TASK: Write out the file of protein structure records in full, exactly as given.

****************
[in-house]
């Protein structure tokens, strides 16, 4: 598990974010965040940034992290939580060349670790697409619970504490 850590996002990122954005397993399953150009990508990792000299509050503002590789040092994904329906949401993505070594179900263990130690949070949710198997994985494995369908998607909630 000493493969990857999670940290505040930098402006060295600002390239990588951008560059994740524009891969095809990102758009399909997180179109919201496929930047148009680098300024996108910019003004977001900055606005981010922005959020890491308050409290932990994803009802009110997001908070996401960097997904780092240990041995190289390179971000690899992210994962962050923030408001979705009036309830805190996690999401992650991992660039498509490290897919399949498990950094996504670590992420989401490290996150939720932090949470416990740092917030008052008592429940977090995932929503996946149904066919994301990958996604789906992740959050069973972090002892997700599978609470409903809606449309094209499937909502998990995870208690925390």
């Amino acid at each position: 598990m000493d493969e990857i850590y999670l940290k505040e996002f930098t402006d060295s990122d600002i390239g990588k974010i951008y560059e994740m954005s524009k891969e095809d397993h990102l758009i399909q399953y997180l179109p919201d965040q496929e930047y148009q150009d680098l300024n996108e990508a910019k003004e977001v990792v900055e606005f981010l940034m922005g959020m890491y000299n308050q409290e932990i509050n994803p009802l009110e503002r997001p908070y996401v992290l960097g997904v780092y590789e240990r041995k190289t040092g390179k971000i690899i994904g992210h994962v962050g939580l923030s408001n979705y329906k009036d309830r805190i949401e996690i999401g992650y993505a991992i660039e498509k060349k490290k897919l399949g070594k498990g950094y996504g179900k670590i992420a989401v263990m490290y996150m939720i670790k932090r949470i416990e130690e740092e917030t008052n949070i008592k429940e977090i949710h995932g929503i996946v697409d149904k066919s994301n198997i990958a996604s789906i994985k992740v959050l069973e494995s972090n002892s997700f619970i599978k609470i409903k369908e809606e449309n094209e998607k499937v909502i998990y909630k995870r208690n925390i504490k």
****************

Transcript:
[in-house]
């Protein structure tokens, strides 16, 4: 598990974010965040940034992290939580060349670790697409619970504490 850590996002990122954005397993399953150009990508990792000299509050503002590789040092994904329906949401993505070594179900263990130690949070949710198997994985494995369908998607909630 000493493969990857999670940290505040930098402006060295600002390239990588951008560059994740524009891969095809990102758009399909997180179109919201496929930047148009680098300024996108910019003004977001900055606005981010922005959020890491308050409290932990994803009802009110997001908070996401960097997904780092240990041995190289390179971000690899992210994962962050923030408001979705009036309830805190996690999401992650991992660039498509490290897919399949498990950094996504670590992420989401490290996150939720932090949470416990740092917030008052008592429940977090995932929503996946149904066919994301990958996604789906992740959050069973972090002892997700599978609470409903809606449309094209499937909502998990995870208690925390």
């Amino acid at each position: 598990m000493d493969e990857i850590y999670l940290k505040e996002f930098t402006d060295s990122d600002i390239g990588k974010i951008y560059e994740m954005s524009k891969e095809d397993h990102l758009i399909q399953y997180l179109p919201d965040q496929e930047y148009q150009d680098l300024n996108e990508a910019k003004e977001v990792v900055e606005f981010l940034m922005g959020m890491y000299n308050q409290e932990i509050n994803p009802l009110e503002r997001p908070y996401v992290l960097g997904v780092y590789e240990r041995k190289t040092g390179k971000i690899i994904g992210h994962v962050g939580l923030s408001n979705y329906k009036d309830r805190i949401e996690i999401g992650y993505a991992i660039e498509k060349k490290k897919l399949g070594k498990g950094y996504g179900k670590i992420a989401v263990m490290y996150m939720i670790k932090r949470i416990e130690e740092e917030t008052n949070i008592k429940e977090i949710h995932g929503i996946v697409d149904k066919s994301n198997i990958a996604s789906i994985k992740v959050l069973e494995s972090n002892s997700f619970i599978k609470i409903k369908e809606e449309n094209e998607k499937v909502i998990y909630k995870r208690n925390i504490k």